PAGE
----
qJake / Flickr / Creative Commons
Microgrids have struggled to compete with cheap power in the region, but a fledgling movement is finding a foothold.
The Shedd Aquarium in Chicago’s glitzy downtown loop is home to thousands of creatures, from shrimp to beluga whales, each dependent on a habitat that precisely mimics their natural environment.
It takes a constant power source to keep the lighting and temperatures just so for the more than 100 environments, and for that, the aquarium counts on a microgrid.
“The diversity of life and the environment requires a pretty reliable, resilient power system to ensure the safety,” said Drew Gravitt, a sales manager with Schneider Electric, an energy management and automation system company that manages the aquarium’s power system.
The aquarium’s power system, which can operate as an energy island in the event of a grid power outage, is an example of a fledgling movement in the Midwest to invest in microgrids as a form of insurance for reliability and resiliency.
Microgrids have not found fast traction in the region, mostly because the cost of power is low and distributed resources have not been developed as aggressively here. But that is changing as schools, large companies, and other institutions invest in behind-the-meter microgrids, especially here in Illinois.
“Illinois is the bright spot in the Midwest,” said Peter Asmus, a principal research analyst with Navigant Research.
Navigant Research tracks the growth of microgrids internationally and publishes a microgrid tracker every two quarters.
Here is a snapshot of Navigant’s numbers for the Midwest:
- The region had 58 microgrids as of Q2, 2018.
- The top segments were commercial or industrial (18 projects), campus microgrids (15 projects), and military installations (11 projects,).
- Illinois had the most microgrids with 15, followed by Michigan (10) and Minnesota (9).
“In terms of capacity, Illinois, Michigan, and Minnesota are the only three Midwestern states that are in the top 25 of U.S. states,” said Johnathon de Villier, a Navigant research analyst.
The number one barrier facing microgrids — especially utility-scale microgrids — in the region is the low cost of power.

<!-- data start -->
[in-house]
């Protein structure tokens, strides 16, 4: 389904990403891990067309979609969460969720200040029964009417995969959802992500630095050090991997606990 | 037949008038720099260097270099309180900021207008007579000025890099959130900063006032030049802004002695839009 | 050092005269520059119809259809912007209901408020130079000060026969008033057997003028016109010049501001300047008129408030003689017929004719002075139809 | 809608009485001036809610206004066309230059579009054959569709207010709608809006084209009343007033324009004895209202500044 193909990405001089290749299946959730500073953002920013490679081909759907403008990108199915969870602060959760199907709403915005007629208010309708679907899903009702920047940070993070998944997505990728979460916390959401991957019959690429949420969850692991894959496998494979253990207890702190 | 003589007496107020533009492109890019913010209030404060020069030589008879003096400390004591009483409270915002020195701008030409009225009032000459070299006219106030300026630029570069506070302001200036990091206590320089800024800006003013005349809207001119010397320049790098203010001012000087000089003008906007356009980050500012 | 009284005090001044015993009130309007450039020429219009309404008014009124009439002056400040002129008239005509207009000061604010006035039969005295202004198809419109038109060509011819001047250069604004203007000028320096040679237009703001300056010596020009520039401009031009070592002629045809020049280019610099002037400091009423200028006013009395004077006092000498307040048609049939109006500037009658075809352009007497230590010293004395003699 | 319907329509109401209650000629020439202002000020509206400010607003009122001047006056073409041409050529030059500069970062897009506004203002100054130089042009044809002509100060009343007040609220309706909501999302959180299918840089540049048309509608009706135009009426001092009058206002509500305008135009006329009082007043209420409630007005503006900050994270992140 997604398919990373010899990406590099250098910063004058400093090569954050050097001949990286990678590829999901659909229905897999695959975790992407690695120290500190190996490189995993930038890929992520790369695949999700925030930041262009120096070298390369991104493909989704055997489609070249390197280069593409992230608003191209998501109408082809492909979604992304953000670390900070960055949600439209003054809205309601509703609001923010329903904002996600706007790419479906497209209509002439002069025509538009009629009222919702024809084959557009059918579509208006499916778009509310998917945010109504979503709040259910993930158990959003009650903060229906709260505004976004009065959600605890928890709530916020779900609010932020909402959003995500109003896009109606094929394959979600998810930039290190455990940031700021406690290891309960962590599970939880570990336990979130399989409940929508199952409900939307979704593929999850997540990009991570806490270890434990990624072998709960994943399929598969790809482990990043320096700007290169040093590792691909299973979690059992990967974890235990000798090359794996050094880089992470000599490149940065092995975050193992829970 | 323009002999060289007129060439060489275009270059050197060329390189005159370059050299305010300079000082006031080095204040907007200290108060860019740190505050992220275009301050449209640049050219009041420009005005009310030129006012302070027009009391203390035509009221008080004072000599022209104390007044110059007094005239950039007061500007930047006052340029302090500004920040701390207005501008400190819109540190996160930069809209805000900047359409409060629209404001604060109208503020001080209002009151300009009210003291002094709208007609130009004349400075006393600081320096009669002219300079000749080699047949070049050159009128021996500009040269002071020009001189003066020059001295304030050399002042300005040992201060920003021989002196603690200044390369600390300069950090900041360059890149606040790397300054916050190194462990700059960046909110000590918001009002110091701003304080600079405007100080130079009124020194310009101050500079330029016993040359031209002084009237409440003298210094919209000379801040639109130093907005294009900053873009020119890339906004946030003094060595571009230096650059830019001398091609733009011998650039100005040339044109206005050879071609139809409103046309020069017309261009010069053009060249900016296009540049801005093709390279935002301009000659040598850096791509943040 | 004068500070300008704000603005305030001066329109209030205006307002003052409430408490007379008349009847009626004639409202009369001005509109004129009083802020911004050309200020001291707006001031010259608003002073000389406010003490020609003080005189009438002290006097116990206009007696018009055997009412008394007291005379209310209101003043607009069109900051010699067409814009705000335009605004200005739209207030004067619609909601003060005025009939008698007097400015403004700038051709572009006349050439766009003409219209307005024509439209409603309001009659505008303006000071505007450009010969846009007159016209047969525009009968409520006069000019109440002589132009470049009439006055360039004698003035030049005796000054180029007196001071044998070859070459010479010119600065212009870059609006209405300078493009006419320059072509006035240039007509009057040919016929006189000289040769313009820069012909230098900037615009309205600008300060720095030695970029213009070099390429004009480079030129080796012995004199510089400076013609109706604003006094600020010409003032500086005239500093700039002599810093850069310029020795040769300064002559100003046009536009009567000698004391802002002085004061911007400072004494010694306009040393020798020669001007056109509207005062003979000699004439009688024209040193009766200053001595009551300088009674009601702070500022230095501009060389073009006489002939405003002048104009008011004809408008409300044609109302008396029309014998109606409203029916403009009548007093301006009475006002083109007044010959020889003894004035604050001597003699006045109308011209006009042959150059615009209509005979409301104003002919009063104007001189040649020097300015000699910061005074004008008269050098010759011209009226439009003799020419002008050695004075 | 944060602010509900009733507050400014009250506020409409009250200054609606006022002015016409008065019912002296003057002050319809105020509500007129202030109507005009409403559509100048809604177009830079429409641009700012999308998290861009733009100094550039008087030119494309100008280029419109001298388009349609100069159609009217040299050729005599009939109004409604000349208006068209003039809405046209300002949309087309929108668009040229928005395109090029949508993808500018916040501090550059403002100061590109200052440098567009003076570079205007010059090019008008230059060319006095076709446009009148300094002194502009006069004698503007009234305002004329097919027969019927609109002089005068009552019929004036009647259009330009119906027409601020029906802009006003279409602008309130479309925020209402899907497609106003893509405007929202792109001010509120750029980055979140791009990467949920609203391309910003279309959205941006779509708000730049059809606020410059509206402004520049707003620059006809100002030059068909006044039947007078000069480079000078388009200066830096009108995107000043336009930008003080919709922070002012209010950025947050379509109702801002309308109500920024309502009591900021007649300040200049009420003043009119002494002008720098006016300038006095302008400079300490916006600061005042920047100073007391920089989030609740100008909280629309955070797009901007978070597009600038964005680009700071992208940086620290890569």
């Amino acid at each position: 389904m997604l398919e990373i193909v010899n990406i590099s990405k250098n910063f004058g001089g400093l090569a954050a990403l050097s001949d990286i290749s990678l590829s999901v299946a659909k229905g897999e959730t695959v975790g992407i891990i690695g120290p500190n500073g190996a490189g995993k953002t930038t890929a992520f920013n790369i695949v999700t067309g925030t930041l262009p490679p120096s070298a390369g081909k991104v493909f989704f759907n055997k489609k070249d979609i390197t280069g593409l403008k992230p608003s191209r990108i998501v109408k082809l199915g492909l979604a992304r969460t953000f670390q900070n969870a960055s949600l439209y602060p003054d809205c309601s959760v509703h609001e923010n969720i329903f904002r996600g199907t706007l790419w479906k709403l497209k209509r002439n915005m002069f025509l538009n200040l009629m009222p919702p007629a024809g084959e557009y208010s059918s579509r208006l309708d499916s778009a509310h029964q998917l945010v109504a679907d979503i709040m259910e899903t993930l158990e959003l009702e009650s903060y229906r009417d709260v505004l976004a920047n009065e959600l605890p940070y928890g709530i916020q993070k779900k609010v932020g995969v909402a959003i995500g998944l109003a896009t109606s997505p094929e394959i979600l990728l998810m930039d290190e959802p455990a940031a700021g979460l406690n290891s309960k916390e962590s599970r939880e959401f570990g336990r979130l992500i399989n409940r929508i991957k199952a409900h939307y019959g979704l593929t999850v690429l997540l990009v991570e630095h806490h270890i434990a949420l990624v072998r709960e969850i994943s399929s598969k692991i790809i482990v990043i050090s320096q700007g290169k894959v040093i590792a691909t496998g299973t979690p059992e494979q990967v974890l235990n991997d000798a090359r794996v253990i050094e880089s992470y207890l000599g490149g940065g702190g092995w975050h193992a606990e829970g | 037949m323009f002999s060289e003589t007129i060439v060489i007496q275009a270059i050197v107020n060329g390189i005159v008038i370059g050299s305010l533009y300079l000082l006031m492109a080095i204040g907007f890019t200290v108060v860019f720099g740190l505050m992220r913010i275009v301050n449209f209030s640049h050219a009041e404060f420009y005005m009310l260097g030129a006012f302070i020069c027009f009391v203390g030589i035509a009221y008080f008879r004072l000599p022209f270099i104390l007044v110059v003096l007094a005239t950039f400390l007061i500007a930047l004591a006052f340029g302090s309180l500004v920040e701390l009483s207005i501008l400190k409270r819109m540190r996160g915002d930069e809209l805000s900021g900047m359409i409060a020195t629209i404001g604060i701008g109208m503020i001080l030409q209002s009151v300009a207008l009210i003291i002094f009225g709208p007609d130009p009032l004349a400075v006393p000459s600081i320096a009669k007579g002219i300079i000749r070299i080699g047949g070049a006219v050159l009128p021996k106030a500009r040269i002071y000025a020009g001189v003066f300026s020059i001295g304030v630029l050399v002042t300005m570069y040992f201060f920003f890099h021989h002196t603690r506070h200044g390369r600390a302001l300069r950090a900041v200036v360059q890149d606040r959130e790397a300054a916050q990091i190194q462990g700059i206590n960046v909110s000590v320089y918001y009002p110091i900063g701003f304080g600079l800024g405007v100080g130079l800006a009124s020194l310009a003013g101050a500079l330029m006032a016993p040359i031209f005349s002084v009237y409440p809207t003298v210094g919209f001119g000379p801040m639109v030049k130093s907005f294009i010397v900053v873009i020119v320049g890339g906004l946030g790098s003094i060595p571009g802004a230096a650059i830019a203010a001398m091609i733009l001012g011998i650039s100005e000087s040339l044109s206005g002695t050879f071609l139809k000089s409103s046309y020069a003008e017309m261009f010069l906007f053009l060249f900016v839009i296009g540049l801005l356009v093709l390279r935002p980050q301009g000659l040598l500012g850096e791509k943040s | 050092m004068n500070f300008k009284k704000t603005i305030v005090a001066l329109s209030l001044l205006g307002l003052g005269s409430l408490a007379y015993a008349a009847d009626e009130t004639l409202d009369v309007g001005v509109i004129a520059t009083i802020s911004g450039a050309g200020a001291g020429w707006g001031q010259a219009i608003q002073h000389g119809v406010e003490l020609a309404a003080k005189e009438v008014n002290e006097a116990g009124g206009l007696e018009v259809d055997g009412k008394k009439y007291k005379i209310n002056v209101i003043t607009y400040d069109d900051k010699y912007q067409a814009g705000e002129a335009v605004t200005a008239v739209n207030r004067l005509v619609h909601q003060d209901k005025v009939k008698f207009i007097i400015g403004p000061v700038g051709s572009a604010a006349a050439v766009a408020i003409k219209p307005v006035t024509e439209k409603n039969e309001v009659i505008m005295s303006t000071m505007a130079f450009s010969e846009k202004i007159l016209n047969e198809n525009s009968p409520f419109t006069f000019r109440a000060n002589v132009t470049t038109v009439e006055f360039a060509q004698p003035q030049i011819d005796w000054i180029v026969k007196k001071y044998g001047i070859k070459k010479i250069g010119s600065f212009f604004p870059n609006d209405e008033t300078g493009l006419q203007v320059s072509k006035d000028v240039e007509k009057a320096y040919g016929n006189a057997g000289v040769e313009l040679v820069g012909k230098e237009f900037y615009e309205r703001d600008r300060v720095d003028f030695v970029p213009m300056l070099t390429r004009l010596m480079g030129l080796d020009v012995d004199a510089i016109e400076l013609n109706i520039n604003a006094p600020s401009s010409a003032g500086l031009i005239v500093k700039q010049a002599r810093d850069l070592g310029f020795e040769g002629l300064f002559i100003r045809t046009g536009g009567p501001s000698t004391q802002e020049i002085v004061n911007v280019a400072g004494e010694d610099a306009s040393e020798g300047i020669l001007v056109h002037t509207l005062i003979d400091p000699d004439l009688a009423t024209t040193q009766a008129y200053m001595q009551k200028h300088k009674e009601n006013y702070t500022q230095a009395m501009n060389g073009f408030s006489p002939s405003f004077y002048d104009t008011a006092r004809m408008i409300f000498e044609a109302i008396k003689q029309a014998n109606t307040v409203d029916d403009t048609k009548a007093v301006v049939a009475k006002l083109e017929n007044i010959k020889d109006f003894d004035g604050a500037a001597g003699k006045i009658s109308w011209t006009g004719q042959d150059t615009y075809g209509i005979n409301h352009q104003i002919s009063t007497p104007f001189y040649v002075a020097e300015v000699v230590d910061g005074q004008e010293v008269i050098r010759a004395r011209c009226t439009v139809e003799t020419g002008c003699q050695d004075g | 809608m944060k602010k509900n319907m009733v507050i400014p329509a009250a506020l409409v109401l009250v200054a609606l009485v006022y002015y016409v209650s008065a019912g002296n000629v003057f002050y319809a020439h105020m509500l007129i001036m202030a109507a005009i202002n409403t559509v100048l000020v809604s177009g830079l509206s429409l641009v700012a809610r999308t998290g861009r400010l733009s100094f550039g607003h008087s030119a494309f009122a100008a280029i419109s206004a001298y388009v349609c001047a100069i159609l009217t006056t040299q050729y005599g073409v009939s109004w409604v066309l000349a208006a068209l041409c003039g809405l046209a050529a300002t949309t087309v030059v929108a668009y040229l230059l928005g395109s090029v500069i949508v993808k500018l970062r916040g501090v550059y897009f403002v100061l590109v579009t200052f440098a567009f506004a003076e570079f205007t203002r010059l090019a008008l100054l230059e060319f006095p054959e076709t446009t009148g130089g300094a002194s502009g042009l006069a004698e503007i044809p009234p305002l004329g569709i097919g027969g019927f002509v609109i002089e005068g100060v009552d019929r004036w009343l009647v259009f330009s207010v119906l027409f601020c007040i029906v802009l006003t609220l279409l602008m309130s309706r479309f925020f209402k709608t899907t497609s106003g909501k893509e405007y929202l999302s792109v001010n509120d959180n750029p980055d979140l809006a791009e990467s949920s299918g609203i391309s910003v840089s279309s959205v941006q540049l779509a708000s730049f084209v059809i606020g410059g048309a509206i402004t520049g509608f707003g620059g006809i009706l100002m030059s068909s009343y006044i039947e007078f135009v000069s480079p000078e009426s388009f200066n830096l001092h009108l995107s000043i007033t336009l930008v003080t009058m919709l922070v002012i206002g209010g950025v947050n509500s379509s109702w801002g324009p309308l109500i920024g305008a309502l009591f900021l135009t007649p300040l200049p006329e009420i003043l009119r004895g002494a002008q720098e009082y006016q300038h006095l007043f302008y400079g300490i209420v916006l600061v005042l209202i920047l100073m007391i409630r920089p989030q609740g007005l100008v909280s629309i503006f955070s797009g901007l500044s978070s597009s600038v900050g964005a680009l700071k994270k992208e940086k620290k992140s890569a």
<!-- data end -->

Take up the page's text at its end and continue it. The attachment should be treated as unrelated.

“The Midwest is a real barren wasteland for microgrids,” David Chiesa, senior director global business development at S&C Electric, an electric power systems company based in Chicago. “If you look at the cost of power in the area — 8 or 9 cents per kilowatt hour is your residential average. If you are a large power user, they don’t even charge you as much as that.”
As a result, Chiesa said S&C is regularly pushed out of the microgrid sales in the Midwest. S&C Electric only works with large-scale commercial and industrial users, and S&C doesn’t make low-voltage devices.
“I’ve gone down the road with several customers,” Chiesa said. “When they go to talk to the utility, the utility goes, ‘well, we don’t want to lose you as a customer, you know, we are charging you 6 cents a kilowatt hour right now, if we went down to 5.5 cents, would you forget this whole microgrid idea?’”
But Chiesa and Asmus agree that things are changing with the growth of distributed resources and utilities looking at non-wired alternatives. “That’s where the worm will turn,” Chiesa said.
In North America, most microgrids are in California, where there are high retail rates, and along the East Coast, where state programs for resiliency in the wake of storms have prompted development.
Asmus credits Illinois policy — like the state’s grid modernization law passed in 2011 — for spurring innovation, and the largest utilities, ComEd and Ameren, for being out front in discussing the potential of utility scale microgrids. “They’ve been talking about microgrids for quite some time.”
While utility-scale microgrids — like Ameren’s $5 million facility at the utility’s Technology Application Center in Champaign, Illinois — receive a lot of attention, most microgrids are actually built in the private sector. “The vast majority of microgrids are not utility microgrids,” Asmus said. “They serve college campuses, and more recently communities.”
“The segment that used to be lagging that is really picking up is the commercial and industrial,” he said. “The Midwest has a pretty healthy portion of its market based on that.”
Shedd Aquarium’s microgrid includes a 265-kilowatt solar system on its roof and a 1 megawatt battery storage system. The aquarium has set a goal to reduce its energy consumption by 50 percent by the year 2020.
It’s not just about keeping the lights on and the penguins comfortable, Gravitt notes. As a nonprofit aquarium that depends on visitors to help pay for operations, it’s also about keeping revenue flowing.
“There are 2 million people that go through there every year,” he said. “After power reliability are safety concerns, but their revenue relies on it being open.”